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And the Moon Set

Gittel Chany Rosengarten

For over six decades, Reb Shaya Ungar was the unswerving, ardent servant of two Skverer Rebbes, refracting their sunlight with unflinching devotion. As he fought with banks and battled naysayers in the 1950s, Reb Shaya paved the way for his Rebbe’s dream and moved into the first house in the wilderness of New Square. Since then, he held up the chassidim, ensured the minhagim, and wrote over a million kvittlach for their wellbeing. Last month, the moon waned.

Wednesday, July 09, 2014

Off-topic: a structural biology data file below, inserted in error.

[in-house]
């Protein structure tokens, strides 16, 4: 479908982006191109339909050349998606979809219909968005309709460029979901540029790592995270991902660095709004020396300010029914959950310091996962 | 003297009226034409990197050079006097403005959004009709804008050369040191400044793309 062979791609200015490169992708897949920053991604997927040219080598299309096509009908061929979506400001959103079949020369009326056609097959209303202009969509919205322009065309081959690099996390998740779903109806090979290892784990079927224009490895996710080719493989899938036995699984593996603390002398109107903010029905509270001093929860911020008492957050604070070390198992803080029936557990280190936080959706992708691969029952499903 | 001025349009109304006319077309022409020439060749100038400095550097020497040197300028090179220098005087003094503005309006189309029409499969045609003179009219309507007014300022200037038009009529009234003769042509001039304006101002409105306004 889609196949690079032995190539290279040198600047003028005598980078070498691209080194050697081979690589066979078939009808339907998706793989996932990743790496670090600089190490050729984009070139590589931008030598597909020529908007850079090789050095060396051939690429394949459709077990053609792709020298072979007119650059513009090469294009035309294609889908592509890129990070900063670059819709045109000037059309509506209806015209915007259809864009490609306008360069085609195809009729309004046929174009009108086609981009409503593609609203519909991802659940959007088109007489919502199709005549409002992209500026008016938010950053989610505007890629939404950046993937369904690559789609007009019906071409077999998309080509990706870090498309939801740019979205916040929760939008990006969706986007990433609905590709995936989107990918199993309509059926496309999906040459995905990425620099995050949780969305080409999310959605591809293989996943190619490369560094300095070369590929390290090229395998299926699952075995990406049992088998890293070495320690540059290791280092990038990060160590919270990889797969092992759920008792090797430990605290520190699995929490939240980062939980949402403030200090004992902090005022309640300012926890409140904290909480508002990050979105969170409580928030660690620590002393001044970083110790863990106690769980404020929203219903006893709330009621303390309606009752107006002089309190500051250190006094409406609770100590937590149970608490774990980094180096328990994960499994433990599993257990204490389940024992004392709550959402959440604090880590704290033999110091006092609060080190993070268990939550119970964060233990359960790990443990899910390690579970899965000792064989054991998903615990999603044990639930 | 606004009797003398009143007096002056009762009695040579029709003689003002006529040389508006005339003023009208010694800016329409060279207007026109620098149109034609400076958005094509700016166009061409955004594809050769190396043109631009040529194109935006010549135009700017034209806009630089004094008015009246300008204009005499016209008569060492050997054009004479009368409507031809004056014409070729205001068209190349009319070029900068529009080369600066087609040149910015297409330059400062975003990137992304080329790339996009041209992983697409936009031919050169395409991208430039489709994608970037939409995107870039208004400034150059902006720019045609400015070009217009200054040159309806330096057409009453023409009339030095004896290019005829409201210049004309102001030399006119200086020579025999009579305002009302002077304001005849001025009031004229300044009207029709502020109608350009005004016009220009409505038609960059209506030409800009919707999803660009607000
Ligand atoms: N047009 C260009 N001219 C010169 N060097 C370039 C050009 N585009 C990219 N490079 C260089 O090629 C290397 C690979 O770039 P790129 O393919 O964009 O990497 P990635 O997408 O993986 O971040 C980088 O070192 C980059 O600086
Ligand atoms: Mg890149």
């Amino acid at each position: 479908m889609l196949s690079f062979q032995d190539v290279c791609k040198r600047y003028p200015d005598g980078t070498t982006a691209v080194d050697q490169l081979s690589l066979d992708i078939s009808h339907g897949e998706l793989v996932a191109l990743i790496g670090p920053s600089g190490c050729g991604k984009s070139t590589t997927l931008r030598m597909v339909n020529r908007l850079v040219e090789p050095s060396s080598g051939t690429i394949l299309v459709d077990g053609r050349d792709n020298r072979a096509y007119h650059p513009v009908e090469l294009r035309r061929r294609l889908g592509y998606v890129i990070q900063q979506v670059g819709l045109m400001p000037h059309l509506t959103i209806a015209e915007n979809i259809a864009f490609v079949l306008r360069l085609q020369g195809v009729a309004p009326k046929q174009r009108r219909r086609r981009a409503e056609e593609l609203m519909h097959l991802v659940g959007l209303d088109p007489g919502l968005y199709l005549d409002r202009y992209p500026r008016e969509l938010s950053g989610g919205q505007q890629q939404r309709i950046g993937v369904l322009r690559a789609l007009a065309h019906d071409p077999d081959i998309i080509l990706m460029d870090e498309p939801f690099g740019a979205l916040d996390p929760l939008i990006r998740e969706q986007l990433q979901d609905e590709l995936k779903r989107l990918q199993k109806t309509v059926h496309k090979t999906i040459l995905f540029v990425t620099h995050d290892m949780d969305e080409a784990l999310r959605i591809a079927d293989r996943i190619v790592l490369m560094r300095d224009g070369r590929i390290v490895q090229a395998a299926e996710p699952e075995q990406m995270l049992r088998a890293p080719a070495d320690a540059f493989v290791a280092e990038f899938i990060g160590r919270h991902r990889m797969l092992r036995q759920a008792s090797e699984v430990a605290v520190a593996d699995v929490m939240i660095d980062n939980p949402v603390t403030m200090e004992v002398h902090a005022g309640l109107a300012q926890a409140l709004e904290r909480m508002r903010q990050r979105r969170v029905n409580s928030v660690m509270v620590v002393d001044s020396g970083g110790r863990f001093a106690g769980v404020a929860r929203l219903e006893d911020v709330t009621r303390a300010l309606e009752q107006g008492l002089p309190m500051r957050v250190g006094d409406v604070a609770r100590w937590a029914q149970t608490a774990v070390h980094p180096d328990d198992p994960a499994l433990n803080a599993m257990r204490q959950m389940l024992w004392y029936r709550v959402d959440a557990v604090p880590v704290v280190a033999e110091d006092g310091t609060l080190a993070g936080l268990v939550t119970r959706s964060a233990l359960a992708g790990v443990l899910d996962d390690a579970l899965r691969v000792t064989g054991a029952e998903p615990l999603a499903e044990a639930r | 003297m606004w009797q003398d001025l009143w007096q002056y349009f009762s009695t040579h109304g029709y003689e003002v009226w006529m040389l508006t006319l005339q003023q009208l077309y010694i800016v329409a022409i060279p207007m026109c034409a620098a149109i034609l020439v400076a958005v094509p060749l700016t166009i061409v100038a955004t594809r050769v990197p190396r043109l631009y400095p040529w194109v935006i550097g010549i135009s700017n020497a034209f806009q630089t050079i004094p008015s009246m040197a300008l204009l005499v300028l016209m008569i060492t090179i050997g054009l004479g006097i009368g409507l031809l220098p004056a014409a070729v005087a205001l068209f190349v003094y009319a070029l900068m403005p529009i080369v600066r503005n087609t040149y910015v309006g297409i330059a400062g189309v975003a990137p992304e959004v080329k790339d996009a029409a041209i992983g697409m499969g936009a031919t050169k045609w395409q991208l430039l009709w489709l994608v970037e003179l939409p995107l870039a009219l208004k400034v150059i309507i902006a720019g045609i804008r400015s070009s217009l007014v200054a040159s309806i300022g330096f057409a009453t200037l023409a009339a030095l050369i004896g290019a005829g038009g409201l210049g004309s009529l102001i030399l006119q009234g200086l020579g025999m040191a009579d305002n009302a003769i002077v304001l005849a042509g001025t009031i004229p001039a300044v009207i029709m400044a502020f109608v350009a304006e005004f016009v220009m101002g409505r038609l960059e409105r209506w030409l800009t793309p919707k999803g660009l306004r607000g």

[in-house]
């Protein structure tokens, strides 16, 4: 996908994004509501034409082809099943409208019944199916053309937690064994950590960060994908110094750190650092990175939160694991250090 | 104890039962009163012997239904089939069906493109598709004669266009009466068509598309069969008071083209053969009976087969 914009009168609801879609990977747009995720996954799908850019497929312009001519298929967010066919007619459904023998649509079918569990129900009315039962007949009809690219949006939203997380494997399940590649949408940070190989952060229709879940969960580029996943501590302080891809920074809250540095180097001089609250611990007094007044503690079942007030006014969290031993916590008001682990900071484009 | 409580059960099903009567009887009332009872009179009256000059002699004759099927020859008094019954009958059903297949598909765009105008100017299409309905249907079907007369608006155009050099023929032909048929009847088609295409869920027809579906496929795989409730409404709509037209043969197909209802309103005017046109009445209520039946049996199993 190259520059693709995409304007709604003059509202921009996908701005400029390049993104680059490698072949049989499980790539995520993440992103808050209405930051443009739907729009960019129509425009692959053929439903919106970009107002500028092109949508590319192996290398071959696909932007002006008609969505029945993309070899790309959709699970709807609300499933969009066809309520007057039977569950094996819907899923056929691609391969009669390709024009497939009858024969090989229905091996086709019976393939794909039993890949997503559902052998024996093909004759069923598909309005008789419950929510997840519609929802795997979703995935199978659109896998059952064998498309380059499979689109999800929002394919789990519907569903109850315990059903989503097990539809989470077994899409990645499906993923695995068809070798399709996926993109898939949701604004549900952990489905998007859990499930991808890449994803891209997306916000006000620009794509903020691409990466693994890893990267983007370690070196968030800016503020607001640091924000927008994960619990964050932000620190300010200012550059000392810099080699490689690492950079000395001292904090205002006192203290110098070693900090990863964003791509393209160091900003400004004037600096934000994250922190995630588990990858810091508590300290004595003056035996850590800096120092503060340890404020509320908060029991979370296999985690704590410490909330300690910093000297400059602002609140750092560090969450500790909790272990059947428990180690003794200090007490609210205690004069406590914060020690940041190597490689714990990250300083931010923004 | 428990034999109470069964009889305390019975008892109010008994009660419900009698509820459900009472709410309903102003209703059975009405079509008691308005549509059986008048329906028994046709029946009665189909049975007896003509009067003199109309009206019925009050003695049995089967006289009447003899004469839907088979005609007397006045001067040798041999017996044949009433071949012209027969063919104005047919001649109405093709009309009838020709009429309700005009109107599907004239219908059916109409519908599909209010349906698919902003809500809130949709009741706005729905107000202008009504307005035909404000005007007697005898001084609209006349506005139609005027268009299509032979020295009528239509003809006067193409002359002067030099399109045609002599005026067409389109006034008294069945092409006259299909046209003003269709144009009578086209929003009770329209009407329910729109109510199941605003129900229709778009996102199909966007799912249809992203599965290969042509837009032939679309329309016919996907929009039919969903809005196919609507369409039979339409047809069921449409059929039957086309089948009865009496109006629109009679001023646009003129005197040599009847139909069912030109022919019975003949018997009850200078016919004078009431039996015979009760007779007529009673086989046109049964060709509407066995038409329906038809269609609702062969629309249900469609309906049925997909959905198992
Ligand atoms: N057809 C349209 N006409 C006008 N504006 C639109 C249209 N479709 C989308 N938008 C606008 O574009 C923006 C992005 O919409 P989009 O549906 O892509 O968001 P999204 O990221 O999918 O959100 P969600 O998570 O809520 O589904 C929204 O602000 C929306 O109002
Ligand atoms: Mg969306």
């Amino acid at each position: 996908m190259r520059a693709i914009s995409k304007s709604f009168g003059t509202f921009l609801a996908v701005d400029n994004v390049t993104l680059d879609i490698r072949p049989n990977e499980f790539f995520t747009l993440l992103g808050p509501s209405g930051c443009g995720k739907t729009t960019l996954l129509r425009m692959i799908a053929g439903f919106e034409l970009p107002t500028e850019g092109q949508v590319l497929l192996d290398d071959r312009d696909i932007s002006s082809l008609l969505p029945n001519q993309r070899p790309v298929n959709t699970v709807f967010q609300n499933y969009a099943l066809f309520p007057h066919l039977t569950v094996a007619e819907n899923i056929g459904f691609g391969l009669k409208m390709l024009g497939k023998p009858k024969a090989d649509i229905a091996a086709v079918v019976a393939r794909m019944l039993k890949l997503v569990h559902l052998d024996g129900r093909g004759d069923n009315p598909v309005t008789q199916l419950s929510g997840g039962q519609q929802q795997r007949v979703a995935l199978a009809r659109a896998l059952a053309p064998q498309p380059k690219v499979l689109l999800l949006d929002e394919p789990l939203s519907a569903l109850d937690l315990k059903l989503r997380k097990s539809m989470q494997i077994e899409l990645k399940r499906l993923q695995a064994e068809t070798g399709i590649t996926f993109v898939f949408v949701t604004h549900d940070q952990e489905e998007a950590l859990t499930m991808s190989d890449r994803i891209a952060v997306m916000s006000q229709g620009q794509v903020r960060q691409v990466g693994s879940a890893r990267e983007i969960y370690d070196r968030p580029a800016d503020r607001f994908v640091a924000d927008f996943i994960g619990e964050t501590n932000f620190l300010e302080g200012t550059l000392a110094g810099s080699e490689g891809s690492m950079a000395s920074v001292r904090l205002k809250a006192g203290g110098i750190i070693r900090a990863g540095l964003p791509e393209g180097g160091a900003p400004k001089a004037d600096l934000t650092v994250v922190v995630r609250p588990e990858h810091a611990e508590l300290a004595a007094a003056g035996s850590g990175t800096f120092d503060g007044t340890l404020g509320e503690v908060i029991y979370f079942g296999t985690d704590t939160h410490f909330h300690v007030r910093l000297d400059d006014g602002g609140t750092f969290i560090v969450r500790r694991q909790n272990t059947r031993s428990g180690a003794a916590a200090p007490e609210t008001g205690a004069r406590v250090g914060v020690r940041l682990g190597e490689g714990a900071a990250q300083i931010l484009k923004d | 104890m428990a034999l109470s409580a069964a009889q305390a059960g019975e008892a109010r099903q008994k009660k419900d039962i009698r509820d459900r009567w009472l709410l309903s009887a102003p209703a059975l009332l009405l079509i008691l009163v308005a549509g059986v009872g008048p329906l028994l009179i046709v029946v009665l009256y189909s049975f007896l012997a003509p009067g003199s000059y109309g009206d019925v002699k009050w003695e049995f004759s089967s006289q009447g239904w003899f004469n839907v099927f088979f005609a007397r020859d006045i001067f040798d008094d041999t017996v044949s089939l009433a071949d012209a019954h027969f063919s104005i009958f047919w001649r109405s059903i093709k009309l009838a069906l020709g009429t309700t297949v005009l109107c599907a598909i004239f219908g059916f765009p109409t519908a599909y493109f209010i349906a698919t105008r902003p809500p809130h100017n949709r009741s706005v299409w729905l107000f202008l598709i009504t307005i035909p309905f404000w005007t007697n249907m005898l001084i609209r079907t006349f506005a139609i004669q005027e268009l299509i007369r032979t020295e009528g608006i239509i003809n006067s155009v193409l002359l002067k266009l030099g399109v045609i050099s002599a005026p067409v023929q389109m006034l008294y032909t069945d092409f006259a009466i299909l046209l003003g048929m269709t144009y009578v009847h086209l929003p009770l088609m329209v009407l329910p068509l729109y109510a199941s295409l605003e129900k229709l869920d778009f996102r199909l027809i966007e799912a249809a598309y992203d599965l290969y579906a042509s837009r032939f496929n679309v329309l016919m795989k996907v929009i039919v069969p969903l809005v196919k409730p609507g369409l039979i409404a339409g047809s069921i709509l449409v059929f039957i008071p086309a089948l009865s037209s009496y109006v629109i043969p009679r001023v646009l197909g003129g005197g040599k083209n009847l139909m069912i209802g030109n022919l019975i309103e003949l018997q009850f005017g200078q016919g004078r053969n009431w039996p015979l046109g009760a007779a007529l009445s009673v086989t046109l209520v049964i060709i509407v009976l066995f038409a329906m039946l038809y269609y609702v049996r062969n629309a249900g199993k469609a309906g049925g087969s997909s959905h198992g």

Most homes in New Square look alike. Two maple trees standing sentry on either side of the front yard, a side entrance for a guestroom, and a movable succah roof on tracks, with an obstacle course of bikes and strollers trailing up the driveway. Reb Shaya Ungar’s house looks the same. Except for the shingle-roofed water well in his yard, it’s hard to discern that his was the very first house to be inhabited when New Square was established. Nor does it boast of its history as the nucleus of New Square’s very existence, the command center from where the entire shtetl took shape. But if the well’s deep cistern could echo the staunch message Reb Shaya dug into it, it would tell of a man who refused compromise when it came to his Rebbe’s vision. And if one were to bend into the well, seek his own reflection, and ask why a man would do that, why someone would dedicate his entire life and being to a village that was just beyond the scope of reality, the well would show a moon in complete devoted service, absorbing and reflecting back the light of the sun. Reb Shaya Ungar — the Skverer Rebbe’s faithful secretary who passed away last month after over six decades of devoted service — was born in 1925 after his father Avraham Tzvi, the Rav of Kopuvar, Hungary, received an unusual brachah from Reb Shayaleh of Kerestir. The Kopuvar Rav, author of Machaneh Avraham on mikvaos and a follower of the Minchas Elazar of Munkacs, accompanied one of his married children, a childless son, to Reb Shayaleh for a brachah from the tzaddik whose blessings were otherworldly. They were at the tish when Reb Shayaleh passed a chicken bone to them. “Not for me,” the Kopuvarer Rav said. “I already have children. It’s for my son.” “You should also have a bein [bone in Yiddish is bein, like son],” Reb Shayaleh told the Rav. A short while later, Reb Shayaleh passed away, and a “bein” was born to the Rav Avraham Tzvi. Rav Avraham Tzvi named his ben zekunim Shaya after the Rebbe who had blessed him. 

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